The National Pulse
general flynn
Cartoon by DonkyHotey (Flickr)

Explaining The Case of General Flynn: A Set-Up From The Start

Lt. General Michael T. Flynn was set up by “rogue elements” of the FBI. Unsealed documents now in the public record proves it for anyone looking at this case with a sober mind.

The end goal for those involved in this “case” was never to find the truth of an allegation, as any legitimate investigation would do. Instead, the end goal of this “investigation” was to persecute a man for standing on the wrong side of bureaucratic power.

The most damning of the documents comes in the form of handwritten notes (pictured below).

It isn’t made clear by the document who is writing the notes, so I will refer to him merely as “the author”.

It’s worth noting that Maria Bartiromo reported notes sounding exactly like these would be released in the coming days. In her report, she said the notes were taken by James Baker who was then the General Counsel for the FBI.

The notes describe a change of heart by whomever is writing them on just how to proceed with the Flynn interview that was going to be conducted in the White House. The critical part of the notes start by saying:

“Yesterday, I agreed that we shouldn’t show Flynn [redacted] if he didn’t admit. I thought about this last night, and I believe we should rethink this. What’s our goal? Truth/admission, or to get him to lie so we can prosecute him or get him fired? We regularly show suspects evidence with the goal of getting them to admit their wrongdoing.”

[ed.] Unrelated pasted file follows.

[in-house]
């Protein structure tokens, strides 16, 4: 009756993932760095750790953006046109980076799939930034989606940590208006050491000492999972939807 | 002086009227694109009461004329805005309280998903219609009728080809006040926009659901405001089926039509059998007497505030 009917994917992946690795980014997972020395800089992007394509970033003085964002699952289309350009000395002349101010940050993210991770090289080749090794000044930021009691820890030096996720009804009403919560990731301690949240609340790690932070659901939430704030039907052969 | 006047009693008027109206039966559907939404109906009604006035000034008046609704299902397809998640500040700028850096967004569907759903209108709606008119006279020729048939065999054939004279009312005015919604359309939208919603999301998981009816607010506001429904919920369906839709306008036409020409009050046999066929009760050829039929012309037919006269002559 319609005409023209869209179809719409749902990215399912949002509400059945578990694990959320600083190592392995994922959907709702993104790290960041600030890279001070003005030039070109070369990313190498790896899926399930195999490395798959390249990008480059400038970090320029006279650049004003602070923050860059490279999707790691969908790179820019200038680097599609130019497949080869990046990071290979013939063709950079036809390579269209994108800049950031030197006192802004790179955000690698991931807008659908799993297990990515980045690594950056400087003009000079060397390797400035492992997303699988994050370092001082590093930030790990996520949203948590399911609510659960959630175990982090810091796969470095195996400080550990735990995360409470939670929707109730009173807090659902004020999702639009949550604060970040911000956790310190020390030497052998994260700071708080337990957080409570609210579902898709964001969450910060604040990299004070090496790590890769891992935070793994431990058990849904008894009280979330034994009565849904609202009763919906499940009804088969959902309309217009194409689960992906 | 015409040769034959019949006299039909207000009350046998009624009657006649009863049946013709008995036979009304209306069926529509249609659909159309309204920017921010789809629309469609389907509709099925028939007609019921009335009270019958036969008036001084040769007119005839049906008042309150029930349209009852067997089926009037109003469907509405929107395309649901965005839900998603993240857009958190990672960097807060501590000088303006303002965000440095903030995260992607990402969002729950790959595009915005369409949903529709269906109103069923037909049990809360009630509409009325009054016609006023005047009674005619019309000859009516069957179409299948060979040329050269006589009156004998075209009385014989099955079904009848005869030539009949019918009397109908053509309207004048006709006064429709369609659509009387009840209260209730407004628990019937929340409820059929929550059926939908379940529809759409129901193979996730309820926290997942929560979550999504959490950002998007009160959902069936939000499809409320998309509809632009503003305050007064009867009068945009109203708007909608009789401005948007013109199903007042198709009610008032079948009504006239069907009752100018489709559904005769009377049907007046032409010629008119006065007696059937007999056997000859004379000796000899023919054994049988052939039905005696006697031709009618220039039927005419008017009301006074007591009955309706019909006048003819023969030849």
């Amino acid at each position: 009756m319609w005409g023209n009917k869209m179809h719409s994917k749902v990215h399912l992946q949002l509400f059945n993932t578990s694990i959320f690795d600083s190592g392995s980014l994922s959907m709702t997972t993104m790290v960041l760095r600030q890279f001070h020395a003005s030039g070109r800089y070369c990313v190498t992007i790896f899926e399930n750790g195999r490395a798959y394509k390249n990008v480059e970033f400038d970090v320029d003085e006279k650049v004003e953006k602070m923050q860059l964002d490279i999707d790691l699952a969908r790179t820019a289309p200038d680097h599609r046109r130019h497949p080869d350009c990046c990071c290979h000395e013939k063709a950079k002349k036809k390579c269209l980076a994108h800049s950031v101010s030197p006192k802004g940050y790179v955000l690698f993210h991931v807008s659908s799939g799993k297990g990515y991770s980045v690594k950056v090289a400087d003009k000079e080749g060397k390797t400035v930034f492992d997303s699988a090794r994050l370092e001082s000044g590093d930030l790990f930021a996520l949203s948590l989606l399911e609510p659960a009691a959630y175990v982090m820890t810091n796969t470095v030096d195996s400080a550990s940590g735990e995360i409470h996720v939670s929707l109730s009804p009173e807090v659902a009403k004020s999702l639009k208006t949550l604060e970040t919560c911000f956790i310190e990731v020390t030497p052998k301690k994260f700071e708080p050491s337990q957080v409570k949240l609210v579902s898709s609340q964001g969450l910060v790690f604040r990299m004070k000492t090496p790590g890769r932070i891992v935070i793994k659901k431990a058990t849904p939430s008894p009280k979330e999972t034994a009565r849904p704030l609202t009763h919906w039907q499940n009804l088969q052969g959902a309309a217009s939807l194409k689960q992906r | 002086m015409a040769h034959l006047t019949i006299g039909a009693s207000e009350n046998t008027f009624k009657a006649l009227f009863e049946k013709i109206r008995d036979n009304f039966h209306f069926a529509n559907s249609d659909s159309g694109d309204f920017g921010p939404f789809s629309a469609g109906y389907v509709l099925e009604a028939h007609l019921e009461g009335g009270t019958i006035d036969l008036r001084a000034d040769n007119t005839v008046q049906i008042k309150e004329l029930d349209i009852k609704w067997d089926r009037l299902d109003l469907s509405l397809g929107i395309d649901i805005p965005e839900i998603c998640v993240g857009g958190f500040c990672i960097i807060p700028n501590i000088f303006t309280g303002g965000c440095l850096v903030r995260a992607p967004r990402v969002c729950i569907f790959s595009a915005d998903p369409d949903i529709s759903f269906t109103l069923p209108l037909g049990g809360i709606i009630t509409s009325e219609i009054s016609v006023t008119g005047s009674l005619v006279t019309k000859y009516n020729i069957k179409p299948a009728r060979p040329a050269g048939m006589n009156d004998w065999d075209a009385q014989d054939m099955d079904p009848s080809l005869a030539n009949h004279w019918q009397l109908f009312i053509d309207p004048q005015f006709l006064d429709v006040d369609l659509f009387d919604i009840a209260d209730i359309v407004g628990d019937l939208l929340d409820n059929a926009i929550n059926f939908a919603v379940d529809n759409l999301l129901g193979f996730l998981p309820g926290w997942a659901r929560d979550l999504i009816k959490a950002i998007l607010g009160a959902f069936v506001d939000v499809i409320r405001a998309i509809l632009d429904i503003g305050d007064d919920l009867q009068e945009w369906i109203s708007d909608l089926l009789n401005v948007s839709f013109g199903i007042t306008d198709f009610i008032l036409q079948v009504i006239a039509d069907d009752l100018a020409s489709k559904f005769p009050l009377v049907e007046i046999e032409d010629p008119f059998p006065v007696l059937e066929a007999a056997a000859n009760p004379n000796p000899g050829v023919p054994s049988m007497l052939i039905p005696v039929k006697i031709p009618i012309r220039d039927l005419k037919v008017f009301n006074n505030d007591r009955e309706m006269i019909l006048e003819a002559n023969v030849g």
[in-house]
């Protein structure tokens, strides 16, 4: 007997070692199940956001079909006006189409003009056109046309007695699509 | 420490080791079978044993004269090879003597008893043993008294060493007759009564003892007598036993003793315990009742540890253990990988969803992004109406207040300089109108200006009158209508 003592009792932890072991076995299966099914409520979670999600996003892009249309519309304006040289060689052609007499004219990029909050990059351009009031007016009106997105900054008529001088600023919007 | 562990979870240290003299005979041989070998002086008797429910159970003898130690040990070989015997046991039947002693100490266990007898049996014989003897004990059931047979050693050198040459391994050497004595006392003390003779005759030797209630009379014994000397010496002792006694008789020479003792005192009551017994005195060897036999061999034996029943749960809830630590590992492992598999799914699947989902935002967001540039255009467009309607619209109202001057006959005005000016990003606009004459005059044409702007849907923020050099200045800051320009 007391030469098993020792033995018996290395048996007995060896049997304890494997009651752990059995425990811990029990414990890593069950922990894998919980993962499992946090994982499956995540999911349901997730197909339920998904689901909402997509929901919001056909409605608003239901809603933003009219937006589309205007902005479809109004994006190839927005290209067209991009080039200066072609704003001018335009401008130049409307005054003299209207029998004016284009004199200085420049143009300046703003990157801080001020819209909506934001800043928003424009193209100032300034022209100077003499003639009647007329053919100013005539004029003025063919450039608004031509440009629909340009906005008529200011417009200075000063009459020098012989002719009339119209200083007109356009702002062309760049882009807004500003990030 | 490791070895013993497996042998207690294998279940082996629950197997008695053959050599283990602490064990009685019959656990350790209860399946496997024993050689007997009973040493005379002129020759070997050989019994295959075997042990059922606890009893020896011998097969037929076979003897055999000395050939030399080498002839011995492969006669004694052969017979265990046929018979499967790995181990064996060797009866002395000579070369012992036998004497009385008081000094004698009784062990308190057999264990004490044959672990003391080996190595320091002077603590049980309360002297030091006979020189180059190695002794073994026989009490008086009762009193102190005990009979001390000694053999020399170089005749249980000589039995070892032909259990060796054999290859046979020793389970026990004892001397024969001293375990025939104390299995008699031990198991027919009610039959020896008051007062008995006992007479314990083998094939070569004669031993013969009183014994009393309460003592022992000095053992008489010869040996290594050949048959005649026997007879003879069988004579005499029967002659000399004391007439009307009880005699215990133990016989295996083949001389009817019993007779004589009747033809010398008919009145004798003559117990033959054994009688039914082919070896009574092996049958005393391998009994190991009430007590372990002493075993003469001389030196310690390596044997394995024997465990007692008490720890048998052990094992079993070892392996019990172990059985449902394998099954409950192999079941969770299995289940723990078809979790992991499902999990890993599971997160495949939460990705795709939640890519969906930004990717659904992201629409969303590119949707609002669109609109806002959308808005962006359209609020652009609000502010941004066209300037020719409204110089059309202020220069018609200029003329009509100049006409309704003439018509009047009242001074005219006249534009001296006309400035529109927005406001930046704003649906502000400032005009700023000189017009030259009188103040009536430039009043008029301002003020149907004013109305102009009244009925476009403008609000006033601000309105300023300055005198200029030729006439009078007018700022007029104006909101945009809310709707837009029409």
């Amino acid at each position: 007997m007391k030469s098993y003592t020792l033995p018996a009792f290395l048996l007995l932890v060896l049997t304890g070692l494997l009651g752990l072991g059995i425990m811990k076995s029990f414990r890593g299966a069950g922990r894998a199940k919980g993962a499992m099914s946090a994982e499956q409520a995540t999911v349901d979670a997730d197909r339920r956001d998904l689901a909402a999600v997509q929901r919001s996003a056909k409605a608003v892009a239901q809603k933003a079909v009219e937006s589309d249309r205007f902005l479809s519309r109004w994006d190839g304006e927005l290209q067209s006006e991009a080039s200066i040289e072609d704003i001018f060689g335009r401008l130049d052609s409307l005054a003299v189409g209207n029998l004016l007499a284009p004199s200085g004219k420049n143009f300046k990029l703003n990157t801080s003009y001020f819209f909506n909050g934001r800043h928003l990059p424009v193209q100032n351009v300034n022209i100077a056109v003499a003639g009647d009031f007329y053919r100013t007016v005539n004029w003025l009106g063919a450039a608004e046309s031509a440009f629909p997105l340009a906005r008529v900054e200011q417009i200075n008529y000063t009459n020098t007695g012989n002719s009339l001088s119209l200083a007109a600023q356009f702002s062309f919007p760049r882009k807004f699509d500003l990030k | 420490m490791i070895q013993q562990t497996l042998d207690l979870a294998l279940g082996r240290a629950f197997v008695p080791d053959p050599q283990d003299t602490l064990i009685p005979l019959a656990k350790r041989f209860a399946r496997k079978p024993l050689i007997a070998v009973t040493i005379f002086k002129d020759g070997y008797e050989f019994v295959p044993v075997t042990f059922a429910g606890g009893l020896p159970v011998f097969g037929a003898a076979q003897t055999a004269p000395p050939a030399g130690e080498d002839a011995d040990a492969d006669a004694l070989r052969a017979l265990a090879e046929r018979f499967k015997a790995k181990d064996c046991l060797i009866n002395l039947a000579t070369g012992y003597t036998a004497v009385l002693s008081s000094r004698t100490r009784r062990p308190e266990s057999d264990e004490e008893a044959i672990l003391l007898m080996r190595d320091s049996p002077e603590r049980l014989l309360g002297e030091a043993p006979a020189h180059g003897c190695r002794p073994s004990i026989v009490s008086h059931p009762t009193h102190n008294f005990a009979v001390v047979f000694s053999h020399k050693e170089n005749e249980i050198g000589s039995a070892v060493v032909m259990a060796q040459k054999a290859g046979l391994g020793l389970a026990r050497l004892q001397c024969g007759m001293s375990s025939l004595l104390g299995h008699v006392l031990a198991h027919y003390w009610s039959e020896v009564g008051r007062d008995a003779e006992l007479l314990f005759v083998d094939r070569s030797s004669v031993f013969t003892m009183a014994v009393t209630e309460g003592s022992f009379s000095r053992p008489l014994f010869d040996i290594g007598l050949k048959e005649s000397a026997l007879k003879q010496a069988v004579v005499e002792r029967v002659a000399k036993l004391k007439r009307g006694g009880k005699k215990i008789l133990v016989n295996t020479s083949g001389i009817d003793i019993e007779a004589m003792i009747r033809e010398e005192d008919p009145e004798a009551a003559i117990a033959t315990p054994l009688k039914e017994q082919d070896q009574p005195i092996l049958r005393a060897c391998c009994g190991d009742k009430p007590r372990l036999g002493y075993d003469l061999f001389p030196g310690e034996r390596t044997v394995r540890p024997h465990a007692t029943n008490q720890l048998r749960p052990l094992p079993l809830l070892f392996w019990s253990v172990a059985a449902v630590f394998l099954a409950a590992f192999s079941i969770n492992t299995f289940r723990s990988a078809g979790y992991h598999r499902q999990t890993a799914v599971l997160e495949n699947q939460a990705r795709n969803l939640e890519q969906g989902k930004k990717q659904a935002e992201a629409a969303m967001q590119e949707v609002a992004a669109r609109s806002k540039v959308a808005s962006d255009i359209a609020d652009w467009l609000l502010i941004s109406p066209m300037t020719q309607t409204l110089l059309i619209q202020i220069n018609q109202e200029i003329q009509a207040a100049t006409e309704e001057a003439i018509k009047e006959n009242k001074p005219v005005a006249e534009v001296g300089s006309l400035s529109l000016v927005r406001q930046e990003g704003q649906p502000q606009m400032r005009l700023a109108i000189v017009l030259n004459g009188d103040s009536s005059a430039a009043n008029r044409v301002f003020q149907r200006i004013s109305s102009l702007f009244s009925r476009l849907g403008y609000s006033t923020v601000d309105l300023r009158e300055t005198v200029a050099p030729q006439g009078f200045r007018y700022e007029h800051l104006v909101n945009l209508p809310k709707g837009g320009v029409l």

The author is describing the difference between investigating General Flynn with good faith, and persecuting him for being on the wrong side of the political aisle.

At the time, Flynn was under investigation for a violation of the Logan Act. This allegation was based around a phone call that Flynn had with the Russian ambassador: Sergei Kislyak. On the call, there was a brief discussion about sanctions where no commitments were made either way. This supposedly constituted a violation of the Logan Act. The allegation was specious and worthy of mockery.

Nonetheless, Flynn was being investigated for a violation of the Logan Act.

If these rogue elements of the FBI were actually pursuing a Logan Act case, then they would show Flynn the evidence of him talking about sanctions on the call with Kislyak. That would force him to admit his “wrongdoing”, as the notes’ author says. But his position wasn’t the popular one.

The notes go on to say:

“I don’t see how getting someone to admit their wrongdoing is going easy on them. If we get him to admit to breaking the Logan Act, then hand it to the DOJ and let them decide what to do with it.”

The notes seem to counter the argument that was given to the author by those who didn’t want to show Flynn the transcript of his call with Kislyak. From these notes, we can reasonably assume that these people didn’t want to show Flynn the transcript because it would constitute “going easy on him”.

But how would that be?